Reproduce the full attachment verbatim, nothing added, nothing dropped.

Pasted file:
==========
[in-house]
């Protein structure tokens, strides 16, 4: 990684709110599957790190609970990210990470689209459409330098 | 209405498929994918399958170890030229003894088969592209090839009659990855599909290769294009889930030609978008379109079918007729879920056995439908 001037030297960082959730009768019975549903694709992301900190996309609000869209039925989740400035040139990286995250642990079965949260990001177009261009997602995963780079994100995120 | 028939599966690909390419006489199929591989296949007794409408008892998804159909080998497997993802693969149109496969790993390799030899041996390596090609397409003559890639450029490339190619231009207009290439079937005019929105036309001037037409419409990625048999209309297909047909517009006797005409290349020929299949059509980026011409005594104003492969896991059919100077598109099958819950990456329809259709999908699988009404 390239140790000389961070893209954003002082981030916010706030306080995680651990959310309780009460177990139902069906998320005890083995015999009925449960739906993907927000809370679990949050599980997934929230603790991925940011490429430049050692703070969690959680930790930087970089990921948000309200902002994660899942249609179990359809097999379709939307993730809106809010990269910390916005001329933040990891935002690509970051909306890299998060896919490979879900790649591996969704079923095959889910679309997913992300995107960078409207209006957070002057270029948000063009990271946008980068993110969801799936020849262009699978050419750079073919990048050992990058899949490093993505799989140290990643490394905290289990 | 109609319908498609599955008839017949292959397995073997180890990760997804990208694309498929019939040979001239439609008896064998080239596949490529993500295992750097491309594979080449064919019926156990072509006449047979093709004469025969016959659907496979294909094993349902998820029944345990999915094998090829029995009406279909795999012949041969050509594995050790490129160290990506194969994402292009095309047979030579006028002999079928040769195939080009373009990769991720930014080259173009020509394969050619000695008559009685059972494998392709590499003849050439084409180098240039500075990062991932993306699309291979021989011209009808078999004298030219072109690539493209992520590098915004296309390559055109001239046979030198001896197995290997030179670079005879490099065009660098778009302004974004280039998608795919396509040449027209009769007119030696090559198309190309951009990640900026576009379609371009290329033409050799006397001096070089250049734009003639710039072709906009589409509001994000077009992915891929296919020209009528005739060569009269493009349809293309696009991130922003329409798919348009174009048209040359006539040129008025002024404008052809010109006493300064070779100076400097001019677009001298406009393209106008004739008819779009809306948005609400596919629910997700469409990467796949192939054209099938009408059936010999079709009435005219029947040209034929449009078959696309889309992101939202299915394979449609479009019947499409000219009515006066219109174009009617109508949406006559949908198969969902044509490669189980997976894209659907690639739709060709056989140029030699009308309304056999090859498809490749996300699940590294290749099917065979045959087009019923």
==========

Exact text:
[in-house]
């Protein structure tokens, strides 16, 4: 990684709110599957790190609970990210990470689209459409330098 | 209405498929994918399958170890030229003894088969592209090839009659990855599909290769294009889930030609978008379109079918007729879920056995439908 001037030297960082959730009768019975549903694709992301900190996309609000869209039925989740400035040139990286995250642990079965949260990001177009261009997602995963780079994100995120 | 028939599966690909390419006489199929591989296949007794409408008892998804159909080998497997993802693969149109496969790993390799030899041996390596090609397409003559890639450029490339190619231009207009290439079937005019929105036309001037037409419409990625048999209309297909047909517009006797005409290349020929299949059509980026011409005594104003492969896991059919100077598109099958819950990456329809259709999908699988009404 390239140790000389961070893209954003002082981030916010706030306080995680651990959310309780009460177990139902069906998320005890083995015999009925449960739906993907927000809370679990949050599980997934929230603790991925940011490429430049050692703070969690959680930790930087970089990921948000309200902002994660899942249609179990359809097999379709939307993730809106809010990269910390916005001329933040990891935002690509970051909306890299998060896919490979879900790649591996969704079923095959889910679309997913992300995107960078409207209006957070002057270029948000063009990271946008980068993110969801799936020849262009699978050419750079073919990048050992990058899949490093993505799989140290990643490394905290289990 | 109609319908498609599955008839017949292959397995073997180890990760997804990208694309498929019939040979001239439609008896064998080239596949490529993500295992750097491309594979080449064919019926156990072509006449047979093709004469025969016959659907496979294909094993349902998820029944345990999915094998090829029995009406279909795999012949041969050509594995050790490129160290990506194969994402292009095309047979030579006028002999079928040769195939080009373009990769991720930014080259173009020509394969050619000695008559009685059972494998392709590499003849050439084409180098240039500075990062991932993306699309291979021989011209009808078999004298030219072109690539493209992520590098915004296309390559055109001239046979030198001896197995290997030179670079005879490099065009660098778009302004974004280039998608795919396509040449027209009769007119030696090559198309190309951009990640900026576009379609371009290329033409050799006397001096070089250049734009003639710039072709906009589409509001994000077009992915891929296919020209009528005739060569009269493009349809293309696009991130922003329409798919348009174009048209040359006539040129008025002024404008052809010109006493300064070779100076400097001019677009001298406009393209106008004739008819779009809306948005609400596919629910997700469409990467796949192939054209099938009408059936010999079709009435005219029947040209034929449009078959696309889309992101939202299915394979449609479009019947499409000219009515006066219109174009009617109508949406006559949908198969969902044509490669189980997976894209659907690639739709060709056989140029030699009308309304056999090859498809490749996300699940590294290749099917065979045959087009019923």